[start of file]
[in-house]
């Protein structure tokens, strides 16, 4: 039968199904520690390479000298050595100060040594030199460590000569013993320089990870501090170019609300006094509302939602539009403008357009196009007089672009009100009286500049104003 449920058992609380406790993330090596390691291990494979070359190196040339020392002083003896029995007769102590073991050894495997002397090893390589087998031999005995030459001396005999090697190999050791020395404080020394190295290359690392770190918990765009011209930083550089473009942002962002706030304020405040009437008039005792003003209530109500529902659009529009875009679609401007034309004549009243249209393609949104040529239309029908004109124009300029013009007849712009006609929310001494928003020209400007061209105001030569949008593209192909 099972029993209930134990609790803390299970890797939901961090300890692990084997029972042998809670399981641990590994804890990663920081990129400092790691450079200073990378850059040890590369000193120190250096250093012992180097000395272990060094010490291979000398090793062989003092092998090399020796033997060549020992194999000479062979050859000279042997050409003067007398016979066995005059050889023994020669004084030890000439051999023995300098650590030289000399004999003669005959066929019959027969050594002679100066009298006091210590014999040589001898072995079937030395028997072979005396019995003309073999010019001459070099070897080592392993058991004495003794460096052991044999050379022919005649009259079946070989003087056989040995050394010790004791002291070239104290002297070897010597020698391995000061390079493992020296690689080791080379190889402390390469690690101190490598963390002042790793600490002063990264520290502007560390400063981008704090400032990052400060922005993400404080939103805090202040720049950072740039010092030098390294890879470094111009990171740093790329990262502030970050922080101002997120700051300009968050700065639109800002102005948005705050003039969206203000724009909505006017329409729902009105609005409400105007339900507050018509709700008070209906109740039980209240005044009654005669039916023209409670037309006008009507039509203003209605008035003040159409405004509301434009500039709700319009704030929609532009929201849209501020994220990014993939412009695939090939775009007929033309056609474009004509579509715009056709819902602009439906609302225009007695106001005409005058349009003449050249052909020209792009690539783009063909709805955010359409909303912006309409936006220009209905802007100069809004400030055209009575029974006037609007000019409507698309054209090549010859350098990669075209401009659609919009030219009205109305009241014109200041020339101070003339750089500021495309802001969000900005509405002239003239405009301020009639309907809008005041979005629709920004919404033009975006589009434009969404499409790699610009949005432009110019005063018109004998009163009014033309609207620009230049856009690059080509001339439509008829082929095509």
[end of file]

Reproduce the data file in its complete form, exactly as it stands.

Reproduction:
[in-house]
């Protein structure tokens, strides 16, 4: 039968199904520690390479000298050595100060040594030199460590000569013993320089990870501090170019609300006094509302939602539009403008357009196009007089672009009100009286500049104003 449920058992609380406790993330090596390691291990494979070359190196040339020392002083003896029995007769102590073991050894495997002397090893390589087998031999005995030459001396005999090697190999050791020395404080020394190295290359690392770190918990765009011209930083550089473009942002962002706030304020405040009437008039005792003003209530109500529902659009529009875009679609401007034309004549009243249209393609949104040529239309029908004109124009300029013009007849712009006609929310001494928003020209400007061209105001030569949008593209192909 099972029993209930134990609790803390299970890797939901961090300890692990084997029972042998809670399981641990590994804890990663920081990129400092790691450079200073990378850059040890590369000193120190250096250093012992180097000395272990060094010490291979000398090793062989003092092998090399020796033997060549020992194999000479062979050859000279042997050409003067007398016979066995005059050889023994020669004084030890000439051999023995300098650590030289000399004999003669005959066929019959027969050594002679100066009298006091210590014999040589001898072995079937030395028997072979005396019995003309073999010019001459070099070897080592392993058991004495003794460096052991044999050379022919005649009259079946070989003087056989040995050394010790004791002291070239104290002297070897010597020698391995000061390079493992020296690689080791080379190889402390390469690690101190490598963390002042790793600490002063990264520290502007560390400063981008704090400032990052400060922005993400404080939103805090202040720049950072740039010092030098390294890879470094111009990171740093790329990262502030970050922080101002997120700051300009968050700065639109800002102005948005705050003039969206203000724009909505006017329409729902009105609005409400105007339900507050018509709700008070209906109740039980209240005044009654005669039916023209409670037309006008009507039509203003209605008035003040159409405004509301434009500039709700319009704030929609532009929201849209501020994220990014993939412009695939090939775009007929033309056609474009004509579509715009056709819902602009439906609302225009007695106001005409005058349009003449050249052909020209792009690539783009063909709805955010359409909303912006309409936006220009209905802007100069809004400030055209009575029974006037609007000019409507698309054209090549010859350098990669075209401009659609919009030219009205109305009241014109200041020339101070003339750089500021495309802001969000900005509405002239003239405009301020009639309907809008005041979005629709920004919404033009975006589009434009969404499409790699610009949005432009110019005063018109004998009163009014033309609207620009230049856009690059080509001339439509008829082929095509």